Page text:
Pazand

PAZAND – Language & Texts

In the 6th century AC, a new system of writing was employed for writing Pahlavi, in which the ideograms were replaced by their Iranian equivalents, and the language was written as it was spoken, in the newly invented Avesta script. The Pahlavi texts written in this system were known as Pazand.

 

The term Pazand is be derived from Avesta paiti-azainti which means additional explanation on the commentary. During the Sasanian times the Pahlavi texts were transcribed into Pazand.

Pazand passages were prefixed and suffixed to Avesta prayers. Some Pazand pieces were also inserted in the body of the Avesta prayers, which, while chanting the prayers are recited inaudibly in a suppressed tone. In the 12th century, Neryosang Dhaval, the great Parsi Sanskrit scholar of India, transcribed some of the Pahlavi texts into Pazand and translated them into Sanskrit.

 

Thus, practically all the extant Pazand texts are transcriptions from Pahlavi. All the extant Pazand texts, with the exception of the Shkand Gumānīk Vichār and the Jāmāsp Nāmak, have been collected and published in the book ‘Pazend Texts’, by Ervad Edalji K. Antia, Bombay 1909.

 

The extant Pazand texts may be divided into the following groups:

(1) Pazand Afrins,

(2) Prayers in the Khordeh Avesta like the Patet Pashemani, Doa Tandarosti and Nirangs following some Yashts.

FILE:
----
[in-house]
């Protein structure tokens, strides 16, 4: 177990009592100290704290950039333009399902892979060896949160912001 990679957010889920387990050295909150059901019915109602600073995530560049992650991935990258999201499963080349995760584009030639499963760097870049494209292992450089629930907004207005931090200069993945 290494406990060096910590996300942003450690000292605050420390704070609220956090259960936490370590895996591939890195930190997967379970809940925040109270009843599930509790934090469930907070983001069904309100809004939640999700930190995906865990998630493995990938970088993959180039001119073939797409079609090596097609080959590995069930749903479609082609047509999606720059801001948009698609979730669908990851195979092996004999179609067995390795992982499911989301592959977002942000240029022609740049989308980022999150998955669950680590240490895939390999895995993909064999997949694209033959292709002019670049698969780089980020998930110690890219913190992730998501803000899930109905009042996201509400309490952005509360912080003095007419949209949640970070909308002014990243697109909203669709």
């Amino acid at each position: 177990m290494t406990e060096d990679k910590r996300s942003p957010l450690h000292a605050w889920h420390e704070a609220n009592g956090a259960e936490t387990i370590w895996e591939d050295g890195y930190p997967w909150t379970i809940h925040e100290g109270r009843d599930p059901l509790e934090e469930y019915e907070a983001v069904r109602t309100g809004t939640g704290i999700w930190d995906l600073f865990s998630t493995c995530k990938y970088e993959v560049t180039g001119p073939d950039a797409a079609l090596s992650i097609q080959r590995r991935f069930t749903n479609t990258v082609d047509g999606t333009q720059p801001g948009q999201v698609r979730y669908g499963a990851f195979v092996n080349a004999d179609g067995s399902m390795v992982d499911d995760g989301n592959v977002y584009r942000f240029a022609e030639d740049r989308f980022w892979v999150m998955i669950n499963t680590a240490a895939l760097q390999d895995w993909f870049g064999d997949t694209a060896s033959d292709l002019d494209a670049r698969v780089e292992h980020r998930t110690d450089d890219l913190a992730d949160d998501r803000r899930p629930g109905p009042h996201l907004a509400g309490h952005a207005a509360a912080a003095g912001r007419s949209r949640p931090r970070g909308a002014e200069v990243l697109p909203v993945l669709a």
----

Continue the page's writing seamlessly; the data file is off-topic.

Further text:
(3) Pazand texts transcribed by Neryosang Dhaval: Mēnōk i Khrat, Ardā Virāf Nāmak, and Shkand Gumānīk Vichār. Of these the Shkand Gumānīk Vichār “Doubt-dispelling Decision” is very popular. It is available only in Pazand as its Pahlavi version is lost. This text was compiled by Mardan Farrokh son of Ohrmazd-dāt about the end of the ninth century. The author criticizes the views of other religions, particularly in connection with the doctrine of the origin of evil.  It appears that the book was written specially to ‘dispel the doubt’ of a sceptic person by the name Mihryar son of Mahmud of Ispahan. The book is incomplete, as the final folios are missing.

(4) Rest of the Pazand texts, particularly: Bundahishn (shorter version), Vahuman Yasht, and Aogemadaecha.

(5) The Pazand Rivayats, which are Modern Persian texts transcribed in the Avesta script, and strictly speaking belong to the Modern Persian Zoroastrian literature.

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